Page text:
Herman Frank has been slinging the axe for seminal metallers Accept throughout most of their storied career. He’s been there for the good, the bad and the ugly times and fortunately for him, he’s stuck around long enough to see them hit a kind of second life with the Blood of the Nations and Stalingrad albums. Before they got back on top with Blood of the Nations, he used his down time to release his first solo effort, Loyal to None in 2009. I was quite impressed by that album’s strong sense of melody and ability to blend aggressive Accept-like metal with hooks and catchy-as-hell choruses (“Heal Me” is a big favorite of mine). Naturally, I was pretty stoked to see Herman at it again, and Right in the Guts is pretty much in the same wheeelhouse as Loyal to None. It has strong Accept and Grave Digger references, but leans closer to melodic hard rock than his main outfit ever did. Sometimes there’s a nod toward Whitesnake and even the latest Spiritual Beggars. It works well and there’s a nice balance between ballsy, guitar-driven metal and tuneful, catchy rock. Even the switch from Jioti Parcharidis on vocals (who I loved) to Rick Altzi (Thunderstone, At Vance) doesn’t hurt things, just changes the complexion a bit. This is another quality solo effort from the Hermster with loads of nifty guitar playing and memorable songs and should serve as a good tide over for those Accept fans getting all restless and wild for new material.
Since Herman is totally in control of his solo output, he gets to sample both the bread and butter metal he’s known for and also explore his softer side. Songs like opener “Roaring Thunder” sound as if they were originally penned for Blood of the Nations and they storm along in that classic Accept style. Rick Altzi and Herman push the pace with muscular vocals and heavy riffing and you have your fist in the air before you even realize it. They even toss in those “ohhhhhh-ohhhhhh-ohhhhhh” backing vocals Accept is known for. There’s also some really tasty solo work from Mr. Frank. “Ivory Gate” sounds like amped-up Deep Purple with Tony Martin on vocals and it’s pretty damn cool and powerful. “Vengeance” is another rough-and-tumble rocker with Accept overtones, but with a vocal performance straight out of hard rock world. It isn’t until “Falling to Pieces” that Herman lets loose with the AOR influences and allows his melodic side to truly spill forth. This sounds like something that should accompany a cheesy music video from 1987 with Tawny Kitaen crawling seductively all over a fancy car. Yeah, it’s extremely Whitesnake-y, but it works really well and it WILL hook you like a big mouth bass during spawning season (Altzi pulls off that David Coverdale thing scarily well).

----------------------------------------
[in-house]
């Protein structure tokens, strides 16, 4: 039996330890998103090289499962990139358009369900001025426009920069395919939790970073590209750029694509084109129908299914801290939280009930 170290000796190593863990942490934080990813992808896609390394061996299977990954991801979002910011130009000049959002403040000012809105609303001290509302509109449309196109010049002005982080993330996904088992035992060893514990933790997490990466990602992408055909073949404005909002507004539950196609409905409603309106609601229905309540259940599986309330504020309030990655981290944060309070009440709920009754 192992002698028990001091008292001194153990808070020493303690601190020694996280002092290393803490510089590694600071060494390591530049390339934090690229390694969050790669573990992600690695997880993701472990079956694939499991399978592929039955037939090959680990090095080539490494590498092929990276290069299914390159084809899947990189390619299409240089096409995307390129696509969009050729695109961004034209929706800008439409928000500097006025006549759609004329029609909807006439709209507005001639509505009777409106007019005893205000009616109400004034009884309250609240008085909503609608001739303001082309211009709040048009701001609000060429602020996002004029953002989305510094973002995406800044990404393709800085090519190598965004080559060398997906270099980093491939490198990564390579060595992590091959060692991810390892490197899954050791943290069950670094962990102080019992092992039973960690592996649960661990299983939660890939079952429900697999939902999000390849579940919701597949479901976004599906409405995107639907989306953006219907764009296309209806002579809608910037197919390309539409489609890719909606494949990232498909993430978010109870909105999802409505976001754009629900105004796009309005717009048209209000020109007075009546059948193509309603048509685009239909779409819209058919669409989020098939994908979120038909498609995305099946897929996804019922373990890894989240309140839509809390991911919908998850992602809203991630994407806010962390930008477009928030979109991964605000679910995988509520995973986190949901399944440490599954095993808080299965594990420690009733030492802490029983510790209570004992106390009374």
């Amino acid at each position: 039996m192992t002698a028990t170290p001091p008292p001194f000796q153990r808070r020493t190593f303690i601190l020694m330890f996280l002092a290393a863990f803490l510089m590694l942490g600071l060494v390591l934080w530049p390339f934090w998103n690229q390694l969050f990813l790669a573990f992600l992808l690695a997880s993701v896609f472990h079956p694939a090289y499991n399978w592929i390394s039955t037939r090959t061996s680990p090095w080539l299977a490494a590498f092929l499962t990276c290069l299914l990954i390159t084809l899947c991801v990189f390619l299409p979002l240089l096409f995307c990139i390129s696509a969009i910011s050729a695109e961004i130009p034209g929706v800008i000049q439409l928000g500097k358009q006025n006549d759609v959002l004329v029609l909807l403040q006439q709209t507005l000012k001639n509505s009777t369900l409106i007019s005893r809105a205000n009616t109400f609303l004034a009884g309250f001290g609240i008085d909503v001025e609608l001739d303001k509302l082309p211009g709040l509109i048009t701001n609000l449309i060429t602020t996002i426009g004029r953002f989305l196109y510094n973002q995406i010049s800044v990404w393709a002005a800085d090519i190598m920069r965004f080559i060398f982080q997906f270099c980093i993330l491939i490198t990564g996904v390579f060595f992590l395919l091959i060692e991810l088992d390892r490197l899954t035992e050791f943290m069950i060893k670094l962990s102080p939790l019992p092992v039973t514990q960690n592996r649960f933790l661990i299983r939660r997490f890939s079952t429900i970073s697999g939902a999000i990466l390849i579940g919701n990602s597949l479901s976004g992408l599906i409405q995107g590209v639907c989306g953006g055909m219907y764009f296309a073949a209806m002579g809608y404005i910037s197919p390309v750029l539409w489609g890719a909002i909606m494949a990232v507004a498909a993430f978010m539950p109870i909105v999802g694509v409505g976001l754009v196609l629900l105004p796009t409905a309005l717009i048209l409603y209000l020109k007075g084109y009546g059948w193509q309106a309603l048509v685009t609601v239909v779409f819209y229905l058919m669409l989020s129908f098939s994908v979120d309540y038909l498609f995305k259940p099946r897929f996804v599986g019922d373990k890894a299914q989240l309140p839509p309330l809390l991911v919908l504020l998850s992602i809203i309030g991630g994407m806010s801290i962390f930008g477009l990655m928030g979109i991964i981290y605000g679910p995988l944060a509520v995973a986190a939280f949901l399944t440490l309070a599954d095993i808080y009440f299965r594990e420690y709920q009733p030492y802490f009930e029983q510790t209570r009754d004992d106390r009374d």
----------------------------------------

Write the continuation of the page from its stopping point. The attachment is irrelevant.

The balance of Right in the Guts sticks closer to Herm’s “metal” side with anthem after rousing metal anthem, all catchy and fun. Highlights include “Waiting” (nice chorus), the mega-Accept-y “Hell Isn’t Far” (fun riffing and solos) and the epic flavored “King’s Call.” Even with the emphasis on the harder side of things, a subtle hard rock vibe creeps into every song and gives it a slightly more catchy character than you would expect. Almost like what Accept would sound like with David Coverdale on vox doing his best to radio-ready the material. It’s a pretty cool style and there’s some solid, catchy writing on display throughout (thirteen out of thirteen songs are worthwhile and none smack of filler).
Although this is Herman’s project, it’s Rick Altzi’s vocals that really shine and make things click as well as they do. His Coverdale meets Tony Martin performance is really impressive and powerful. He’s raspy and commanding, but also pure, hard rock class. Song after song left me impressed with his pipes, which surprised me, since I wasn’t blown away by his last outing with Thunderstone. Naturally, Herman’s slick fret-work is a huge factor too and the man throws down a lot of satisfying, foot-on-amp solos that sound tailored for arena rock. Don’t worry though, he also pummels you with a goodly amount of aggressive, edgy riffing to keep things all metal and mean.
Production-wise, Right in the Guts sounds almost exactly like the past two Accept albums. It’s the traditional metal album mix through and through. The guitars are upfront and dominate along with the vocals and it works just fine. The guitar tone is very much the typical Accept tone as well.
Not a deep, complex album by any means, but this is a well-written, energetic, hooky album full of hard rock influenced metal. It’s perfect for drinking beers with the boys (or girls), driving at unsafe speeds or just banging around the home. It’s actually better than the last Accept album, but hopefully his band mates won’t hold that against good ole’ Herm. The man can’t help it if he’s got a metal heart that beats fast as a shark.